Scientists in the cyber security company UpGuard have discovered two troops of unprotected Facebook user data sitting on Amazon's servers, exposing hundreds of millions of records to users, including names, passwords, comments, interests, and likes. The datasets were uploaded to Amazon's cloud system by two different Facebook app developers.
This is just the latest proof that when Facebook shares data with third parties, it has no control over where the data ends or how safe it is stored. It was abundantly clear last year with the Cambridge Analytica scandal, when an academic university in Cambridge was able to gather tens of millions of Facebook users data without their knowledge, using a personality profiling quiz app. After the story made headlines, Facebook promised to shut down data access and to revise app developers who have ever had access to mass data. But UpGuard's findings illustrate the boundaries of Facebook's control over the information it has already given away. As the researchers put it in a blog post, the data gene cannot be put back in the bottle. "
According to UpGuard, one of the exposed databases belonged to a Mexican company, called Cultura Colectiva, which used Amazon Cloud Services to store about 1
Issie Lapowsky covers the cross between technology, politics and national issues for WIRED.
"Facebook's guidelines prohibit storing Facebook information in a public database. When we were aware of the problem, we worked with Amazon to take down the databases, "a Facebook spokesman said in a statement." We are committed to working with the developers on our platform to protect people's data. "
The second database belonged to an app called At the Pool. While the database on the pool was smaller, it also contained simple text user passwords for 22,000 users." The passwords are probably for the "At the Pool" app instead of the user's Facebook account, "writes UpGuard", but will put users at risk who have used the same password across accounts. "The database was taken down under UpGuard's reporting, and the researchers say it is unclear how long people's information was exposed. the Pool, appears to have closed in 2014.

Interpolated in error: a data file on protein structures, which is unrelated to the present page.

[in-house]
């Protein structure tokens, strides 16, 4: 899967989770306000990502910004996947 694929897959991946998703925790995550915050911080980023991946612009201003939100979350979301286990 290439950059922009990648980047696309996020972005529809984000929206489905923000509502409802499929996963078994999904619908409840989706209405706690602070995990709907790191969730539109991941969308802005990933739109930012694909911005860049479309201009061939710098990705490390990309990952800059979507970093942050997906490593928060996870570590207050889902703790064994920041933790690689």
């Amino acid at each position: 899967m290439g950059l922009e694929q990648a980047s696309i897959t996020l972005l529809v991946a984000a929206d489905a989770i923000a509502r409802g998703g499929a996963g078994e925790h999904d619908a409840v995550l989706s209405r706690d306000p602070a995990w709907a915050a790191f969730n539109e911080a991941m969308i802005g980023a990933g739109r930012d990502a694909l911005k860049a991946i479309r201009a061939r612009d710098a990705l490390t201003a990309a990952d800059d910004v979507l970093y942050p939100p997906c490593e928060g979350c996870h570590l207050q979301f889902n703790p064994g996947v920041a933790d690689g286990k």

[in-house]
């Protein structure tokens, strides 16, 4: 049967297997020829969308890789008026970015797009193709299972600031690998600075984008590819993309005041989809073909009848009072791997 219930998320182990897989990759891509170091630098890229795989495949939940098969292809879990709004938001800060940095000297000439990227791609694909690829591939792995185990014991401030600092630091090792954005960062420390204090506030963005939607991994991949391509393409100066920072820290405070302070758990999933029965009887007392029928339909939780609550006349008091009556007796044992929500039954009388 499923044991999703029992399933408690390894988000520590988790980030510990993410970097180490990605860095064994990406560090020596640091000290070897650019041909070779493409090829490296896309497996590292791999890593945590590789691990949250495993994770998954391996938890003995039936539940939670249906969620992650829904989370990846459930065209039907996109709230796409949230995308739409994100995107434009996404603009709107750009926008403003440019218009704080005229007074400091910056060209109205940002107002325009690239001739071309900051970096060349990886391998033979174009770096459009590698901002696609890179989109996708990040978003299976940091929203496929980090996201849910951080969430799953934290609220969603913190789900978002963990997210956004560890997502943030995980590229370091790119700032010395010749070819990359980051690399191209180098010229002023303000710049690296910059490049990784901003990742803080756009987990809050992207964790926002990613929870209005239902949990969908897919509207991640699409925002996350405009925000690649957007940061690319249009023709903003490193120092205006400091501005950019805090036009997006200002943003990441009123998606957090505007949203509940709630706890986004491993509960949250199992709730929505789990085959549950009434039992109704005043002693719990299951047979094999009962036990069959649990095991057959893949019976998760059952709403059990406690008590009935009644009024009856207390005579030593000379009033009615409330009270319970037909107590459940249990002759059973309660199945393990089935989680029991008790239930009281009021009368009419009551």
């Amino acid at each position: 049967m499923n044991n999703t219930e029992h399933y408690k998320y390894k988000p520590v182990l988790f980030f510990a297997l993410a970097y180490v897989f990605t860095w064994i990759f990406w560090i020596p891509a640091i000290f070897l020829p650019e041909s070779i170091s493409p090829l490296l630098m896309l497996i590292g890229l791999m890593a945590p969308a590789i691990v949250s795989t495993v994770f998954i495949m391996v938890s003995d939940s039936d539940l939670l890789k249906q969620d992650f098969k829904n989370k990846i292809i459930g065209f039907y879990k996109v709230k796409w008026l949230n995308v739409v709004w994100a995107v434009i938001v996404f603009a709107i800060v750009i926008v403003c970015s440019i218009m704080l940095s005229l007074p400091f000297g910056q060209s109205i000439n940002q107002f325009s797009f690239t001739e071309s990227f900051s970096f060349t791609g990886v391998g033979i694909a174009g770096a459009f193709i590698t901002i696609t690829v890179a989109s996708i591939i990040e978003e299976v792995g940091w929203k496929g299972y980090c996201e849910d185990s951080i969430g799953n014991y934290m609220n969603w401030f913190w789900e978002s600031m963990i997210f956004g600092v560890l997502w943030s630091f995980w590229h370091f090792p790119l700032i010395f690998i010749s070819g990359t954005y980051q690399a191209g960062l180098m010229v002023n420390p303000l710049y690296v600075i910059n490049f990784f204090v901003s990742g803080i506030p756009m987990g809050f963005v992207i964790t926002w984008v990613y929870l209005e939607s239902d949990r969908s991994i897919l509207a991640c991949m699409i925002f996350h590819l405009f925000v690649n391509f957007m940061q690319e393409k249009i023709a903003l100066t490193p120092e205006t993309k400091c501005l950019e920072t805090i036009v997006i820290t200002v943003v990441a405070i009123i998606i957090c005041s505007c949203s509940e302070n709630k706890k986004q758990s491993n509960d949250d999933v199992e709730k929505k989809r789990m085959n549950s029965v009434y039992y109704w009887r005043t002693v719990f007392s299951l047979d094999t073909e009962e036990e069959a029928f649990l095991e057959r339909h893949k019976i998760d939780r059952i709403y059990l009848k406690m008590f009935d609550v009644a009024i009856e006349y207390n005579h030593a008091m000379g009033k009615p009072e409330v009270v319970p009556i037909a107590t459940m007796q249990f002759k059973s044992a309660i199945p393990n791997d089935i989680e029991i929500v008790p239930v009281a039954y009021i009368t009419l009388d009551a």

Facebook's spokesman said the company continues to assess the extent of the information available and how people might have been affected, of course, this is exactly what Facebook promised to do after Cambridge Analytica has violated, in fact, the company has suspended hundreds of apps from the platform, and cited concerns about "how the information people chose to share with the app may have been b "But UpGuard's facts ask whether Facebook is investigating adequately how this information is stored by third parties. In the case of Cambridge Analytica, the researcher who collected the data deliberately sold it, which was a violation of Facebook's terms. But even a well-meaning app developer who naively fails to secure their data poses a serious threat to users' privacy.
"The surface to protect the data of Facebook users is thus large and heterogeneous, and the responsibility for Securing it lies with millions of app developers who have built on their platform," wrote the UpGuard researchers.
Recently, Facebook's CEO Mark Zuckerberg presented a plan for a new type of privacy-focused social network where all the messages are encrypted, and the content that people share is becoming increasingly ephemeral. "People will definitely want this because of what they do and what we see people doing in our products," he told WIRED. Still, he says, privacy will be the core of the decisions that govern Facebook's future. But as this data exposure shows, he can have trouble releasing the decisions Facebook has made in the past.
Updated 4-3-2019, 3:46 PM EDT: This story has been updated to clarify that UpGuard assumes that the simple text passwords discovered were related to At the Pool accounts, not the user's Facebook accounts.
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